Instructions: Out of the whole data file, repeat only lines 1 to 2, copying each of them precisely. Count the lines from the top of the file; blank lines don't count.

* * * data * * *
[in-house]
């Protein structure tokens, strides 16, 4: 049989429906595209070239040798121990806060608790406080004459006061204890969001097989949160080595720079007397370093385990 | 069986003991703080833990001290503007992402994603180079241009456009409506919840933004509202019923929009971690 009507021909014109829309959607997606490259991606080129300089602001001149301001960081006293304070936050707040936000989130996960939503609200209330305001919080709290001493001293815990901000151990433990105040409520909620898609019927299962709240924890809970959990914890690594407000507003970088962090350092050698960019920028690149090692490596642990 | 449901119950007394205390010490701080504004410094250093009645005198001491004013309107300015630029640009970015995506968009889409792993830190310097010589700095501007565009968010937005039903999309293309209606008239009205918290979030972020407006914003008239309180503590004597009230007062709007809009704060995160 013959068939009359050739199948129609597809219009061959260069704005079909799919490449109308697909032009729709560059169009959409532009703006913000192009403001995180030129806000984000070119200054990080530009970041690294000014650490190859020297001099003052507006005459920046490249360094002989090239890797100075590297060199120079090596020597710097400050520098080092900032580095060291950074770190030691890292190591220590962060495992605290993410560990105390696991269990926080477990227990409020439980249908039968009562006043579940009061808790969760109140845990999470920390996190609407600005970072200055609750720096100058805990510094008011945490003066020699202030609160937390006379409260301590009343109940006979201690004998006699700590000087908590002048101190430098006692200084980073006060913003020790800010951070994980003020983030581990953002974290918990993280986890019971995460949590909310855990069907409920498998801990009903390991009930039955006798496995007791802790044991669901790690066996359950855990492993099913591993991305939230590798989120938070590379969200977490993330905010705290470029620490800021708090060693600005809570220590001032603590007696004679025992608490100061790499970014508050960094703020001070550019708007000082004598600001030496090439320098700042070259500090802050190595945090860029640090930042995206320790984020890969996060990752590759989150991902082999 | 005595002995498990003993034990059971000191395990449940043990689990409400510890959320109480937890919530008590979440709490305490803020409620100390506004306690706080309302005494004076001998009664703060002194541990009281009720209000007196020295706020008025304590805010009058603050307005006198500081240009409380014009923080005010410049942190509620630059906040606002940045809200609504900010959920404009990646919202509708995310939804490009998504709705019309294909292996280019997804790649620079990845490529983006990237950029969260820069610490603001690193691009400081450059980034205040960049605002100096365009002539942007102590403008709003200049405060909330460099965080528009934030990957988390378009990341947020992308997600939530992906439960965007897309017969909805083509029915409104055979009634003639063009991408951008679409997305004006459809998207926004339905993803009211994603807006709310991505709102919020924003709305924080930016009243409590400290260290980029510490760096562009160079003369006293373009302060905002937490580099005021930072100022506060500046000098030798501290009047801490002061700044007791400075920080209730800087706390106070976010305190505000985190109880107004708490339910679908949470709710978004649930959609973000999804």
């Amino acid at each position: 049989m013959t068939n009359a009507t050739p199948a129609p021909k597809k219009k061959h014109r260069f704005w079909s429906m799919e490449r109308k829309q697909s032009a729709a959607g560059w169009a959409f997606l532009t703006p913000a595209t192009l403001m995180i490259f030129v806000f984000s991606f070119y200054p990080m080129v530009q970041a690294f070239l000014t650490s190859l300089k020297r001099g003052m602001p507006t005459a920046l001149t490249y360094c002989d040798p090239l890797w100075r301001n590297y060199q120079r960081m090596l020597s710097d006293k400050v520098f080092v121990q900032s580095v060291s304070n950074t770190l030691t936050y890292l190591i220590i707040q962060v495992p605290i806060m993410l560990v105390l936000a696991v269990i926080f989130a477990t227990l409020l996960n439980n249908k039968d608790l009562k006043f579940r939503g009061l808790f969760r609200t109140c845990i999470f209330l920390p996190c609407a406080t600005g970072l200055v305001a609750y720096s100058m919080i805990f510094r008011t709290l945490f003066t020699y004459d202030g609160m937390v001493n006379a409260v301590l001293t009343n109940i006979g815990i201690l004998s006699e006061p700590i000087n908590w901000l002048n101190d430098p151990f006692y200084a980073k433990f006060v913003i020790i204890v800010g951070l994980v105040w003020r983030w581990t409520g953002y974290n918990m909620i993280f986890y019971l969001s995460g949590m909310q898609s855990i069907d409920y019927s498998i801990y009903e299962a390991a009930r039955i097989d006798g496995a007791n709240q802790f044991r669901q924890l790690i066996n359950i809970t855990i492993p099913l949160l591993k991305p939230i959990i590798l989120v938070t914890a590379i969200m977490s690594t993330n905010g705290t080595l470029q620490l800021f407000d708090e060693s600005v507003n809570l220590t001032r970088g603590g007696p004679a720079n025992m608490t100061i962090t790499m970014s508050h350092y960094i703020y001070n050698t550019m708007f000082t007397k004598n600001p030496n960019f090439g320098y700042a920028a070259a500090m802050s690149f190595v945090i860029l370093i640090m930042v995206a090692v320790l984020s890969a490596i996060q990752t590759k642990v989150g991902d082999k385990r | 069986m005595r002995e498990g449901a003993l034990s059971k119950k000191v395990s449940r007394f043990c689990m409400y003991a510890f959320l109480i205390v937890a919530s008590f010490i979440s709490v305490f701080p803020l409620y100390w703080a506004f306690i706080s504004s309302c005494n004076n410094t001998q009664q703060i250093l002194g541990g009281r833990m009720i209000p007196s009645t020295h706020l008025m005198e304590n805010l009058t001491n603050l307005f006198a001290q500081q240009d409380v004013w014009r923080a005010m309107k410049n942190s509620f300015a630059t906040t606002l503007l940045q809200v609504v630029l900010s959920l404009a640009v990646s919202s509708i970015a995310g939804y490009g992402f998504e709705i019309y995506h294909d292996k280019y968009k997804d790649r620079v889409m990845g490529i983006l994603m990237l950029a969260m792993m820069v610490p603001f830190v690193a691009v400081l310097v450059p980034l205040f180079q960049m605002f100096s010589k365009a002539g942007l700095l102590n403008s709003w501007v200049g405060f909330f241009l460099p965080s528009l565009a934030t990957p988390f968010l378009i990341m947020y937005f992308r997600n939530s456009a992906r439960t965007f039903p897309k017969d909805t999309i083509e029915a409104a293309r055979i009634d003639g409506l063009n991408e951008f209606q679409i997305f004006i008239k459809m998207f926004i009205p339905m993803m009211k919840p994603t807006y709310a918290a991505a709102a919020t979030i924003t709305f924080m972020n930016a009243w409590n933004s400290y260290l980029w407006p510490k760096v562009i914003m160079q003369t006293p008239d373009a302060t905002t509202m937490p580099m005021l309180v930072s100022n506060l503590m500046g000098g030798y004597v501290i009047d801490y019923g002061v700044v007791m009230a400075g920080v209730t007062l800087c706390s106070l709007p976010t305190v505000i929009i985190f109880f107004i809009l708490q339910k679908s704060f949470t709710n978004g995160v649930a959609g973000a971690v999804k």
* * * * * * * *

[in-house]
């Protein structure tokens, strides 16, 4: 049989429906595209070239040798121990806060608790406080004459006061204890969001097989949160080595720079007397370093385990 | 069986003991703080833990001290503007992402994603180079241009456009409506919840933004509202019923929009971690 009507021909014109829309959607997606490259991606080129300089602001001149301001960081006293304070936050707040936000989130996960939503609200209330305001919080709290001493001293815990901000151990433990105040409520909620898609019927299962709240924890809970959990914890690594407000507003970088962090350092050698960019920028690149090692490596642990 | 449901119950007394205390010490701080504004410094250093009645005198001491004013309107300015630029640009970015995506968009889409792993830190310097010589700095501007565009968010937005039903999309293309209606008239009205918290979030972020407006914003008239309180503590004597009230007062709007809009704060995160 013959068939009359050739199948129609597809219009061959260069704005079909799919490449109308697909032009729709560059169009959409532009703006913000192009403001995180030129806000984000070119200054990080530009970041690294000014650490190859020297001099003052507006005459920046490249360094002989090239890797100075590297060199120079090596020597710097400050520098080092900032580095060291950074770190030691890292190591220590962060495992605290993410560990105390696991269990926080477990227990409020439980249908039968009562006043579940009061808790969760109140845990999470920390996190609407600005970072200055609750720096100058805990510094008011945490003066020699202030609160937390006379409260301590009343109940006979201690004998006699700590000087908590002048101190430098006692200084980073006060913003020790800010951070994980003020983030581990953002974290918990993280986890019971995460949590909310855990069907409920498998801990009903390991009930039955006798496995007791802790044991669901790690066996359950855990492993099913591993991305939230590798989120938070590379969200977490993330905010705290470029620490800021708090060693600005809570220590001032603590007696004679025992608490100061790499970014508050960094703020001070550019708007000082004598600001030496090439320098700042070259500090802050190595945090860029640090930042995206320790984020890969996060990752590759989150991902082999 | 005595002995498990003993034990059971000191395990449940043990689990409400510890959320109480937890919530008590979440709490305490803020409620100390506004306690706080309302005494004076001998009664703060002194541990009281009720209000007196020295706020008025304590805010009058603050307005006198500081240009409380014009923080005010410049942190509620630059906040606002940045809200609504900010959920404009990646919202509708995310939804490009998504709705019309294909292996280019997804790649620079990845490529983006990237950029969260820069610490603001690193691009400081450059980034205040960049605002100096365009002539942007102590403008709003200049405060909330460099965080528009934030990957988390378009990341947020992308997600939530992906439960965007897309017969909805083509029915409104055979009634003639063009991408951008679409997305004006459809998207926004339905993803009211994603807006709310991505709102919020924003709305924080930016009243409590400290260290980029510490760096562009160079003369006293373009302060905002937490580099005021930072100022506060500046000098030798501290009047801490002061700044007791400075920080209730800087706390106070976010305190505000985190109880107004708490339910679908949470709710978004649930959609973000999804």